The Department of Veterans Affairs (VA) provides monetary allowances, vocational training and rehabilitation, and VA-financed health care benefits to Korea and Vietnam Veterans’ birth children who have been diagnosed with spina bifida, a malformation of the vertebrae in the spine that exposes the spinal column.
Joseph Prince of Aurora, Colorado was one of two Case Management Liaisons for the VA’s Spina Bifida (SB) Health Care Benefits Program. Prince was able to gather information about health care providers and SB beneficiaries while he worked at a Denver call center. He then took this information and used it to commit healthcare fraud. (The irony is that Prince abused a position intended to serve those who served our country. Talk about spineless fraudsters.)
Prince asserted to families with loved ones suffering with SB that he could approve family members as home health care providers. All they had to do to be approved was sign up as contractors with specific home health agencies. (Prince made himself judge, jury, and executioner of those who became qualified for SB benefits.) These home health agencies were run by his friends and family members. His friends and family members would then approve the fraudulent claims the unqualified care providers submitted. (See where this is going?)
He previously had friends and family members open purported home health agencies despite the fact they did not have the proper credentials or medical expertise. About 45 SB beneficiaries registered as contractors with the fraudulent home health entities between 2017 to 2018. Over $20 million of fraudulent claims were submitted to the VA during that time.
Caregivers were instructed to falsely log the maximum number of hours that one can be reimbursed for medical service. He would then have the fraudulent home health companies keep 80 percent of the VA reimbursement and only provide the caregiver of the family member with SB the remaining 20 percent. (The fraudsters involved became rich while those in need of care were scammed.)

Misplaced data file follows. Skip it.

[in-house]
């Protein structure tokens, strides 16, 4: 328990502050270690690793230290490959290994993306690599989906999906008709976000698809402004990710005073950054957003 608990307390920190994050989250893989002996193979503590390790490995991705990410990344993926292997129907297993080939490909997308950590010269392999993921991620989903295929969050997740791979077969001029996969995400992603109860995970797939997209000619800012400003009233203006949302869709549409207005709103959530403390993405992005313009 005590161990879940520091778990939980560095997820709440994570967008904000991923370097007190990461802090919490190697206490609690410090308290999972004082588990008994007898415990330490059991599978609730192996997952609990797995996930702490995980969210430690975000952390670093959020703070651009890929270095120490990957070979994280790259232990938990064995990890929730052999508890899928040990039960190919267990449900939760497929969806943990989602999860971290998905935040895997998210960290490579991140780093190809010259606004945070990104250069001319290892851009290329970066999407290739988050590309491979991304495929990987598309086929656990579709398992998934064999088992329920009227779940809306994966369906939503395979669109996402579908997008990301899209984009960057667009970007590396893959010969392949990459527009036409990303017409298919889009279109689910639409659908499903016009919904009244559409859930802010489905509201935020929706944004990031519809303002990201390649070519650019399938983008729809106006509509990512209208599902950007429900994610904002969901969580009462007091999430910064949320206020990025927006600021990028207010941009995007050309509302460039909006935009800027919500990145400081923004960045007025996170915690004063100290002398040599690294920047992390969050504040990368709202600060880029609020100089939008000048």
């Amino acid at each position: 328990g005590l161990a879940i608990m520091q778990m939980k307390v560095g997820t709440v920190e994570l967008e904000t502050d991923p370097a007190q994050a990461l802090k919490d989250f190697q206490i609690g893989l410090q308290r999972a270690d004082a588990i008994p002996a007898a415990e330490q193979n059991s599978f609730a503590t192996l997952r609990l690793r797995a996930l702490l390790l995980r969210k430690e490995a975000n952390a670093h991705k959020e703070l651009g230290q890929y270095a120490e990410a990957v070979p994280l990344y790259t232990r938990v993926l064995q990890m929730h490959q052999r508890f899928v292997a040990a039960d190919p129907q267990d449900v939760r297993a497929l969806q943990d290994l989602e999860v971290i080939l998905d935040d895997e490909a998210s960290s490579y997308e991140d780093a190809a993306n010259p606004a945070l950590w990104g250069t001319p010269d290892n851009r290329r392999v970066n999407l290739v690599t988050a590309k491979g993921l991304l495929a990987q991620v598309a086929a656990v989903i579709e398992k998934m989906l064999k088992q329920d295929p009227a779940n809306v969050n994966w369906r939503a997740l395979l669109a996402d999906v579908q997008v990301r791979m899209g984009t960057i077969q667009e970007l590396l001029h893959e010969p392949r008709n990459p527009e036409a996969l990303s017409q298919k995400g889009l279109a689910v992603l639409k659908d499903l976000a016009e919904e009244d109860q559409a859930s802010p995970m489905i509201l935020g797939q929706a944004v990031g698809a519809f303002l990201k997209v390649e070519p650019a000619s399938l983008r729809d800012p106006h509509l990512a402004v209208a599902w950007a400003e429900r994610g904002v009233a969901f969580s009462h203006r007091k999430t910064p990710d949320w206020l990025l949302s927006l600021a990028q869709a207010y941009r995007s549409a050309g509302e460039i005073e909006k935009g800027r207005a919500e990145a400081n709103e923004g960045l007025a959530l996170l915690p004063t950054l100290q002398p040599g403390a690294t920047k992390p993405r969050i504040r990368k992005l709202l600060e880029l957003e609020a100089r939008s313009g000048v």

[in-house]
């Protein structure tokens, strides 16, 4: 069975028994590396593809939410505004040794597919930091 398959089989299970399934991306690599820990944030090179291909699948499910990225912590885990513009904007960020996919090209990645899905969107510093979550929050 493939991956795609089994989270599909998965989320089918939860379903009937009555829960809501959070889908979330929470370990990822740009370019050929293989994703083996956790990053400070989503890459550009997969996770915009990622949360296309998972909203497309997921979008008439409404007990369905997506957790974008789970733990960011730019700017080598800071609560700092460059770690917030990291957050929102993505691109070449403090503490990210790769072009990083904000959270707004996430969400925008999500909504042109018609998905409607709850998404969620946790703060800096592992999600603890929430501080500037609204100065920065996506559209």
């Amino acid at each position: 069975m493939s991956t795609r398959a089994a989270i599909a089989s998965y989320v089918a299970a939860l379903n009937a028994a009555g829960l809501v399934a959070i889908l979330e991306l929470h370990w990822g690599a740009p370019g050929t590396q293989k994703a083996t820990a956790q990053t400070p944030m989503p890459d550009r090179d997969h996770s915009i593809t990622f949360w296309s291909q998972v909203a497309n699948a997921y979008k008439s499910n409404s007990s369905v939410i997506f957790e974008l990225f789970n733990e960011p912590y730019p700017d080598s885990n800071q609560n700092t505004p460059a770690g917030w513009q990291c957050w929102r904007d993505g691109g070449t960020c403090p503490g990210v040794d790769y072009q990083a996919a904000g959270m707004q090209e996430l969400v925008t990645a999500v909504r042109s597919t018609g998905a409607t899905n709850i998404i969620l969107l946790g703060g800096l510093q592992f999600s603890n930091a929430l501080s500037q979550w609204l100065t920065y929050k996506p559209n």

One of the faulty home health companies, which was owned by Prince’s wife, allowed the couple to jointly reap the monetary benefit of this healthcare fraud scam. He also earned $1.5 million in kickbacks from two of the other home health companies in exchange for encouraging SB caretakers to register as contractors with them.
Prince was sentenced to serve 16 years in federal prison for healthcare fraud, conspiracy, payment of illegal kickbacks and gratuities, money laundering, and conflict of interest charges. Prince was also ordered to serve three years of supervised release and pay $18,777,134.68 in restitution to the Veteran’s Health Administration. (That’s a lot of money.)
Co-conspirators Roland Vaugn pled guilty to paying an illegal gratuity to a public official and Glenn and Catherine Beach each pleaded guilty to paying an illegal gratuity to Prince.
Today’s Fraud of the Day comes from a Department of Justice press release, “VA Employee Sentenced For Orchestrating $19 Million Corruption Scheme,” dated June 12, 2020.
DENVER – United States Attorney Jason R. Dunn announced that Joseph Prince, age 61, of Aurora, Colorado was sentenced yesterday to serve 192 months (16 years) in federal prison for health care fraud, conspiracy, payment of illegal kickbacks and gratuities, money laundering, and conflict of interest charges. Prince was also ordered to serve 3 years of supervised release and pay $18,777,134.68 in restitution to the Veteran’s Health Administration. Prince, who appeared at the sentencing hearing free on bond, was remanded at the hearing’s conclusion.
According to the indictment and evidence presented at trial, Prince was one of two Case Management Liaisons for the VA’s Spina Bifida (SB) Health Care Benefits Program. The program covers the medical needs of children of certain veterans of the Korea and Vietnam wars with SB. Acting as a subject matter expert working in a Denver call center, Prince spoke with health care providers and SB beneficiaries or their families regarding their health care needs and reimbursement for care under the program.